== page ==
Confession: I didn’t see the new “Planet of the Apes” movies until this year. The worst part? I’ve owned both installments on Blu-ray since 2014, but have never gotten around to actually watching the films until recently. Blown away by the mastery of both films, but more so with its second installment, “Dawn of the Planet of the Apes,” I couldn’t believe how I missed out on these films for so long, and immediately became pumped for the upcoming third installment, “War for the Planet of the Apes.” With returning director Matt Reeves taking the reins of the new sequel, “War for the Planet of the Apes” has a high bar to clear following the previous installment, and with a completely separate story than the previous installment, Reeves would have to work hard to hit the ground running for “War for the Planet of the Apes” if he planned to make anything within the same realm as “Dawn of the Planet of the Apes.”

And it’s not as good as “Dawn of the Planet of the Apes.” It’s better.

Two years after the events for “Dawn of the Planet of the Apes” took place, we pick up on the apes during an attack by a military team comprised of what is left of the U.S. military, led by a cruel, unnamed Colonel (Woody Harrelson), a harsh, bigoted man with a personal vendetta against the apes. After suffering heavy collective and personal losses, Caesar (Andy Serkis) is forced to abandon his tribe to seek retribution on the sadistic colonel and his army of blind followers. Accompanied by Maurice (Karin Konoval) and Rocket (Terry Notary), they travel to the North to the base for the military. Along the way, the apes discover Nova (Amiah Miller), a mute girl orphaned by the war who makes a connection with Maurice, as well as Bad Ape (Steve Zahn), an intelligent former zoo ape, childlike in nature, who helps the apes reach the base. Upon arrival, Caesar and the apes discover something for more horrific and cruel than they ever could’ve imagined.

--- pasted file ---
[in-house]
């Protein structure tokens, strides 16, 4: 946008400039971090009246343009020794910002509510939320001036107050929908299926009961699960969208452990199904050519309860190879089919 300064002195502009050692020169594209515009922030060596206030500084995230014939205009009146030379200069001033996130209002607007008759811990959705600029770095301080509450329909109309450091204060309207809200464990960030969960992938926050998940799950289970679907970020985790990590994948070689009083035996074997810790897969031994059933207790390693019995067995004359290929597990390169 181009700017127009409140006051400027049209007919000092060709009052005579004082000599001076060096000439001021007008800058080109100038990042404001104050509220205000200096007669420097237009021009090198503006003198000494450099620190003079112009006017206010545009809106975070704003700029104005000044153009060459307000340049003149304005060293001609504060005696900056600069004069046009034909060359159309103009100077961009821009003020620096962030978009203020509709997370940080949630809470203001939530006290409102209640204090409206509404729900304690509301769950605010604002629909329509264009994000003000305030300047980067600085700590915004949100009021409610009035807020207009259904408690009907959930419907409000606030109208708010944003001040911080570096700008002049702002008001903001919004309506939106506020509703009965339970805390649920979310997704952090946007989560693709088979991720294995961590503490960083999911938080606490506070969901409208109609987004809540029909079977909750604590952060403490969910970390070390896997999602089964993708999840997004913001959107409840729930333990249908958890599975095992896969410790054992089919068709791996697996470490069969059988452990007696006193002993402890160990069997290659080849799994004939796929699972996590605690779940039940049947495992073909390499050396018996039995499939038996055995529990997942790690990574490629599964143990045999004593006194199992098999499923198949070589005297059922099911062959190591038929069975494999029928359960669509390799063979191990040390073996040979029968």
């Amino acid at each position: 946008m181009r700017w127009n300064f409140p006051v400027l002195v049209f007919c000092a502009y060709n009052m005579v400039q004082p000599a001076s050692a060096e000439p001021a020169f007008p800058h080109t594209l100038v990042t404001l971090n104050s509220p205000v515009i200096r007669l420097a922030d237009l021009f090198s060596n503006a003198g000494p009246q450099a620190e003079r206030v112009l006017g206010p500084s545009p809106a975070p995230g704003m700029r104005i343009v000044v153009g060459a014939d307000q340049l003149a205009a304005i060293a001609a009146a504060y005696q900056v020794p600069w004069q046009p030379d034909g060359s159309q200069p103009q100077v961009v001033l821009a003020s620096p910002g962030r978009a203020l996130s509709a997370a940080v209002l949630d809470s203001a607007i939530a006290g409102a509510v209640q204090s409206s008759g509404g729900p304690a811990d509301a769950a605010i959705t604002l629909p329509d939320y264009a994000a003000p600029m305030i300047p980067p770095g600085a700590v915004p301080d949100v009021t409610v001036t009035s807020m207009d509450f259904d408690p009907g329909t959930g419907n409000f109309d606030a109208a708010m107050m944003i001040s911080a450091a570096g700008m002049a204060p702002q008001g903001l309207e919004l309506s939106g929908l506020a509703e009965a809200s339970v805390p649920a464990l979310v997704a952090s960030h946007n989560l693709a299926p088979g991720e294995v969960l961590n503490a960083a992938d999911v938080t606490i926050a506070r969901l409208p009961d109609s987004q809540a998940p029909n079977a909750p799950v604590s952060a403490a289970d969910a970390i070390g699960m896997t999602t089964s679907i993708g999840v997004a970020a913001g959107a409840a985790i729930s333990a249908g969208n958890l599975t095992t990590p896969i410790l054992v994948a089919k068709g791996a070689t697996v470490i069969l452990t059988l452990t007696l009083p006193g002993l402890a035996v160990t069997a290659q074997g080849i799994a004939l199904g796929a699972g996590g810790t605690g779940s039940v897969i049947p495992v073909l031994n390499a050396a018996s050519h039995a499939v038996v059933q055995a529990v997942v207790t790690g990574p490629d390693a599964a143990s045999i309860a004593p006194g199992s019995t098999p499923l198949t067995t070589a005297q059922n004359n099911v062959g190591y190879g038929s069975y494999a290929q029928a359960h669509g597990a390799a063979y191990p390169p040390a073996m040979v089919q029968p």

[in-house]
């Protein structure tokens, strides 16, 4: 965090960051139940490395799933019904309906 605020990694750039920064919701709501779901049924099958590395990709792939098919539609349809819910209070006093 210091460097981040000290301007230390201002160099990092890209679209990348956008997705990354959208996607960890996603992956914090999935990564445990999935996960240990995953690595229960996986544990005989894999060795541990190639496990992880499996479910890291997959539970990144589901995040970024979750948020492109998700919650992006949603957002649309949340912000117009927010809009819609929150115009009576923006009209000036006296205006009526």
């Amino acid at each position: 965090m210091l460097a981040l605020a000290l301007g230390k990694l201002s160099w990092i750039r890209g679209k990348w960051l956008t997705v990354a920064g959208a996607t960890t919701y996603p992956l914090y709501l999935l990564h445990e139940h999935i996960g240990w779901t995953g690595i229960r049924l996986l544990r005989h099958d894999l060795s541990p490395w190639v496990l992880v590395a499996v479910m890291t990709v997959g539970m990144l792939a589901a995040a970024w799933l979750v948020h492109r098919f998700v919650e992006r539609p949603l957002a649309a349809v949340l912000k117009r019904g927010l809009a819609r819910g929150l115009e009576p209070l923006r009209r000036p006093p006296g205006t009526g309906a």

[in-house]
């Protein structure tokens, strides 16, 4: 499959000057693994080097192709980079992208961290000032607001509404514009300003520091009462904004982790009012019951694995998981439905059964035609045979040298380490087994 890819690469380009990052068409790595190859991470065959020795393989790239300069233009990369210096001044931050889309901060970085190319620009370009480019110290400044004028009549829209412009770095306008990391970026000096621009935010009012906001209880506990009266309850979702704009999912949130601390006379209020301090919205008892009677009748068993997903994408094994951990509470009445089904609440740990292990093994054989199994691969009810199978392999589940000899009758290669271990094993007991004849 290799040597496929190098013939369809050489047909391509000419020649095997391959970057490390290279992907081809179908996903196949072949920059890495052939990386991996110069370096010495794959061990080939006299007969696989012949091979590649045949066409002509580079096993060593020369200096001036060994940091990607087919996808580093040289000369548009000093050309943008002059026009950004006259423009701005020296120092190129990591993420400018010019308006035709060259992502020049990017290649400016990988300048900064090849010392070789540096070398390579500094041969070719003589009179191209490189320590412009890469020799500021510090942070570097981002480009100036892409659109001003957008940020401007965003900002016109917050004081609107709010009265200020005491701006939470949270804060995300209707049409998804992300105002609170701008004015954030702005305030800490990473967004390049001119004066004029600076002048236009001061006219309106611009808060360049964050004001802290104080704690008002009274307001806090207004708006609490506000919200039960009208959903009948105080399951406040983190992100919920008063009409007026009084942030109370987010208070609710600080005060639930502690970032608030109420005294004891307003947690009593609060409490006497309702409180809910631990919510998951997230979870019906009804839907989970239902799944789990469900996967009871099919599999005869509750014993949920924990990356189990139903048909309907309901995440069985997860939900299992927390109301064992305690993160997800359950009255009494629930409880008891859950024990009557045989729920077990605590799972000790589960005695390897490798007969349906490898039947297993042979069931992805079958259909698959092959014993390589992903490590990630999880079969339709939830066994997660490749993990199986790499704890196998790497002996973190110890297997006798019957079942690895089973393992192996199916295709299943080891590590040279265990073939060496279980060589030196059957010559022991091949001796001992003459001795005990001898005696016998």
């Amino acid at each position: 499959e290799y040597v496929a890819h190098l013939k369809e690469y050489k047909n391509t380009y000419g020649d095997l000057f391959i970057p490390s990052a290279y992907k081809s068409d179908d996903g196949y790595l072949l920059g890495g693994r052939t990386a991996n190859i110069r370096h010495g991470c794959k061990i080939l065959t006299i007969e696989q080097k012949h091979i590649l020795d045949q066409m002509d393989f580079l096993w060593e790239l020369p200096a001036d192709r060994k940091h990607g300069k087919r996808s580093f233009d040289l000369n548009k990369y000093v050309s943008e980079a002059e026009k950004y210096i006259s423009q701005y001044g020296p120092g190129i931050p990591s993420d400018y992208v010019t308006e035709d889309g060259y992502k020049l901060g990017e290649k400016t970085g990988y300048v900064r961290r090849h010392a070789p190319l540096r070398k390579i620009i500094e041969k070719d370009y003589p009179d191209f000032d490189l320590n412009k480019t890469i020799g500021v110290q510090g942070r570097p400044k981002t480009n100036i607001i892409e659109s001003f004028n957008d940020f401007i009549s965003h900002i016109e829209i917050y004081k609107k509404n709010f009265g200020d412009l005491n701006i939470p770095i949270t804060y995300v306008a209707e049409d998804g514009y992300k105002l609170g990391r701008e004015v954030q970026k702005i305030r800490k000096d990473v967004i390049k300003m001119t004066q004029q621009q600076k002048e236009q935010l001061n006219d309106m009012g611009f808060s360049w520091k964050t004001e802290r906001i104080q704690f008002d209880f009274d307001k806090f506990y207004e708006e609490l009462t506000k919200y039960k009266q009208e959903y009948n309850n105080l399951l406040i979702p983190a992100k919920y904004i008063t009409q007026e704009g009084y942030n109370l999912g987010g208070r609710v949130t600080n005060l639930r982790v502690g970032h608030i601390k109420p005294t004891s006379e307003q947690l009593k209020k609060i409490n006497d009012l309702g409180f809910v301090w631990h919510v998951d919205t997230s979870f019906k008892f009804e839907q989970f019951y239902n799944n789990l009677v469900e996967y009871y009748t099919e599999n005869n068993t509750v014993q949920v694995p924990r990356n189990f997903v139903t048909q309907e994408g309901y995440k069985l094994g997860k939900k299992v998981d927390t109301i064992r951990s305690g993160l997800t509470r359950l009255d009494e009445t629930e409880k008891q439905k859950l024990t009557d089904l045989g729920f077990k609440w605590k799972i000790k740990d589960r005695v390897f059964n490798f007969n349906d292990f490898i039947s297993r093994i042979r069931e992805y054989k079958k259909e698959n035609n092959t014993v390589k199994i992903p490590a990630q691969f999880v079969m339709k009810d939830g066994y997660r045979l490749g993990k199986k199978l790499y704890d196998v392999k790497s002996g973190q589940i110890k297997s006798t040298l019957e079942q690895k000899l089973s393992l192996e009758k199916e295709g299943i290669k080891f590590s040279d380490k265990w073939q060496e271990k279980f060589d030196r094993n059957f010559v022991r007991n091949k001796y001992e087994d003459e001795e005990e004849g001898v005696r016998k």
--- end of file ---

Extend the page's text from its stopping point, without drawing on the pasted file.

“War for the Planet of the Apes” is perhaps one of the most hard-hitting blockbusters to hit theaters in recent memory, but it almost feels insincere to call the film a blockbuster, as its plot more so resembles that of a gritty war film than anything. While the film is beautiful, bombastic and full of wonderful visual effects, these are all used to amplify the film’s incredibly dark, heavy, emotional tone to it that Reeves constructs like a master. But not only that, “War for the Planet of the Apes” has a unique distinction of an actual moral dilemma at the root of its story that isn’t just a simple anti-hero questioning. Audiences are faced with the question of a two sided war, but are confronted with the fact that the side we as audience members would be on in the reality of said war is not the side we’re rooting for in the film. In fact, there comes a point in “War for the Planet of the Apes” where I expressly wished for the death of all humans because quite frankly, we deserved it. Even worse, the reality of “War for the Planet of the Apes” doesn’t feel too far fetched. Of course, super-intelligent apes waging war against humanity isn’t particularly plausible (as of yet), but the way in which humanity reacts to these beings they do not understand is something I unfortunately can see playing out very clearly unfortunately. This film really pulls forth the worst that humanity has to offer and forces us to stare at it blankly.

As before, Serkis gives a motion capture performance worthy of an Oscar as Caesar, and once again, I’m certain the Academy will exclude him from all talks since it’s not a “legitimate” performance. This doesn’t change the power that Serkis lends to this role, one that feels truly like a leader and a revolutionary. Often times films with so-called “chosen ones” that lead a group of people to freedom are nothing more than attractive figure heads used by studios for financial success, but Serkis’ Caesar is a revolutionary in every fiber of his being, every bone in his body, and every hair on his head, and for this to come from a CGI motion capture performance is not something to be taken lightly. Harrelson is also great as The Colonel, who is a frighteningly charismatic man with a truly atrocious intent for the apes. What’s best about Harrelson’s performance is that Harrelson is still fairly likable even when he’s playing a genocidal maniac, which really makes this quite a believable character, as unlikable sociopaths don’t get anywhere. Hitler had to win over Germany before the Holocaust, just as Joseph Stalin did for Russia. This makes his large following all the more legitimate, and his impact altogether more frightening. Casting someone as charismatic and inherently likable as Harrelson was a smart move, as even in the Human-Ape War, wanting to “have a beer” with a leader is somehow still important.